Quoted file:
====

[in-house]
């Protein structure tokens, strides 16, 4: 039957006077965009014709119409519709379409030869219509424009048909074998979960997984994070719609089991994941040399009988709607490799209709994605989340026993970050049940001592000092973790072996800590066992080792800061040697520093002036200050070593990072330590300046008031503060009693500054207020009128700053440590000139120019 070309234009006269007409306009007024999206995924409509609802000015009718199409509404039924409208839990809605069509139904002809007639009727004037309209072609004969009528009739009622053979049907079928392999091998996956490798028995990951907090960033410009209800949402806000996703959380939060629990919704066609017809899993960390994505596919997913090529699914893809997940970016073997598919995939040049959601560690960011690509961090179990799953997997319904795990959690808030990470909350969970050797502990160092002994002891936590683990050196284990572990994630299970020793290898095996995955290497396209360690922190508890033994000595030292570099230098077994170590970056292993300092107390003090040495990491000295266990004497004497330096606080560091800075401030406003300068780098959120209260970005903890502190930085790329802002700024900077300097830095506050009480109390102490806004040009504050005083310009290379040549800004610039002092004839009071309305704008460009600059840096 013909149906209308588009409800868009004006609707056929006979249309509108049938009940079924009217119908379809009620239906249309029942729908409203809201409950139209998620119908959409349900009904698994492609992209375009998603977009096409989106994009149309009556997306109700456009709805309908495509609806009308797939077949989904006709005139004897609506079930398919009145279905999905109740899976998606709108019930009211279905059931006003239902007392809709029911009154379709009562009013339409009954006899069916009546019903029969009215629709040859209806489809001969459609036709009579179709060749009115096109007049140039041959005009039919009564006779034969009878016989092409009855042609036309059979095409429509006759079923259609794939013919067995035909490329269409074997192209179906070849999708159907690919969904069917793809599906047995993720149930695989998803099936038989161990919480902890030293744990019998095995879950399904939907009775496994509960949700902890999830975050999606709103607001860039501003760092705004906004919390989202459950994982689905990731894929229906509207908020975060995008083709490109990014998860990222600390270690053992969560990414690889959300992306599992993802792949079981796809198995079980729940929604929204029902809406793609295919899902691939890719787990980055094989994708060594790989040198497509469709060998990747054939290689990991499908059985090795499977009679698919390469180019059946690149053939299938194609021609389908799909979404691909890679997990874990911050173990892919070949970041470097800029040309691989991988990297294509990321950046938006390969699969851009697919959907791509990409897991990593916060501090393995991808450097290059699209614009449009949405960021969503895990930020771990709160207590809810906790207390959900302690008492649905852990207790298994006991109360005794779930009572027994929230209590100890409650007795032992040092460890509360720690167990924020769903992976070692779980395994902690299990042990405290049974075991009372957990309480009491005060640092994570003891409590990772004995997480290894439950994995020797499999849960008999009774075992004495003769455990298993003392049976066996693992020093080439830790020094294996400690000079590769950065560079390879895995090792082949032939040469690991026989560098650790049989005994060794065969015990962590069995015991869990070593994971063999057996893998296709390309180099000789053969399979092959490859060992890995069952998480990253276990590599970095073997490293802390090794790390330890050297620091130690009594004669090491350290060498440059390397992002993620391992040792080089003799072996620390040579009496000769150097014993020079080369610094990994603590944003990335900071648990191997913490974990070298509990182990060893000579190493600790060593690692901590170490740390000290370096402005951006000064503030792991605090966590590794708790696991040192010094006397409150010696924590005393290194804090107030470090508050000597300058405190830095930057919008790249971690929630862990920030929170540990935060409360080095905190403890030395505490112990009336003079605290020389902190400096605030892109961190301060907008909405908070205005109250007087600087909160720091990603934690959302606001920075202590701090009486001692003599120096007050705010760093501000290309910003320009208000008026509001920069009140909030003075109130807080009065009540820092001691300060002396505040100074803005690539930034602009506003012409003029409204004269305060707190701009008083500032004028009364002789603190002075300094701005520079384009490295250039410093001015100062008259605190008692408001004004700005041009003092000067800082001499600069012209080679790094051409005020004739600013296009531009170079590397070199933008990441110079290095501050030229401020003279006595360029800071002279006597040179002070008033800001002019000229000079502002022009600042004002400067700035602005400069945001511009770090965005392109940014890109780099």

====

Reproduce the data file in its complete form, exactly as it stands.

[in-house]
């Protein structure tokens, strides 16, 4: 039957006077965009014709119409519709379409030869219509424009048909074998979960997984994070719609089991994941040399009988709607490799209709994605989340026993970050049940001592000092973790072996800590066992080792800061040697520093002036200050070593990072330590300046008031503060009693500054207020009128700053440590000139120019 070309234009006269007409306009007024999206995924409509609802000015009718199409509404039924409208839990809605069509139904002809007639009727004037309209072609004969009528009739009622053979049907079928392999091998996956490798028995990951907090960033410009209800949402806000996703959380939060629990919704066609017809899993960390994505596919997913090529699914893809997940970016073997598919995939040049959601560690960011690509961090179990799953997997319904795990959690808030990470909350969970050797502990160092002994002891936590683990050196284990572990994630299970020793290898095996995955290497396209360690922190508890033994000595030292570099230098077994170590970056292993300092107390003090040495990491000295266990004497004497330096606080560091800075401030406003300068780098959120209260970005903890502190930085790329802002700024900077300097830095506050009480109390102490806004040009504050005083310009290379040549800004610039002092004839009071309305704008460009600059840096 013909149906209308588009409800868009004006609707056929006979249309509108049938009940079924009217119908379809009620239906249309029942729908409203809201409950139209998620119908959409349900009904698994492609992209375009998603977009096409989106994009149309009556997306109700456009709805309908495509609806009308797939077949989904006709005139004897609506079930398919009145279905999905109740899976998606709108019930009211279905059931006003239902007392809709029911009154379709009562009013339409009954006899069916009546019903029969009215629709040859209806489809001969459609036709009579179709060749009115096109007049140039041959005009039919009564006779034969009878016989092409009855042609036309059979095409429509006759079923259609794939013919067995035909490329269409074997192209179906070849999708159907690919969904069917793809599906047995993720149930695989998803099936038989161990919480902890030293744990019998095995879950399904939907009775496994509960949700902890999830975050999606709103607001860039501003760092705004906004919390989202459950994982689905990731894929229906509207908020975060995008083709490109990014998860990222600390270690053992969560990414690889959300992306599992993802792949079981796809198995079980729940929604929204029902809406793609295919899902691939890719787990980055094989994708060594790989040198497509469709060998990747054939290689990991499908059985090795499977009679698919390469180019059946690149053939299938194609021609389908799909979404691909890679997990874990911050173990892919070949970041470097800029040309691989991988990297294509990321950046938006390969699969851009697919959907791509990409897991990593916060501090393995991808450097290059699209614009449009949405960021969503895990930020771990709160207590809810906790207390959900302690008492649905852990207790298994006991109360005794779930009572027994929230209590100890409650007795032992040092460890509360720690167990924020769903992976070692779980395994902690299990042990405290049974075991009372957990309480009491005060640092994570003891409590990772004995997480290894439950994995020797499999849960008999009774075992004495003769455990298993003392049976066996693992020093080439830790020094294996400690000079590769950065560079390879895995090792082949032939040469690991026989560098650790049989005994060794065969015990962590069995015991869990070593994971063999057996893998296709390309180099000789053969399979092959490859060992890995069952998480990253276990590599970095073997490293802390090794790390330890050297620091130690009594004669090491350290060498440059390397992002993620391992040792080089003799072996620390040579009496000769150097014993020079080369610094990994603590944003990335900071648990191997913490974990070298509990182990060893000579190493600790060593690692901590170490740390000290370096402005951006000064503030792991605090966590590794708790696991040192010094006397409150010696924590005393290194804090107030470090508050000597300058405190830095930057919008790249971690929630862990920030929170540990935060409360080095905190403890030395505490112990009336003079605290020389902190400096605030892109961190301060907008909405908070205005109250007087600087909160720091990603934690959302606001920075202590701090009486001692003599120096007050705010760093501000290309910003320009208000008026509001920069009140909030003075109130807080009065009540820092001691300060002396505040100074803005690539930034602009506003012409003029409204004269305060707190701009008083500032004028009364002789603190002075300094701005520079384009490295250039410093001015100062008259605190008692408001004004700005041009003092000067800082001499600069012209080679790094051409005020004739600013296009531009170079590397070199933008990441110079290095501050030229401020003279006595360029800071002279006597040179002070008033800001002019000229000079502002022009600042004002400067700035602005400069945001511009770090965005392109940014890109780099």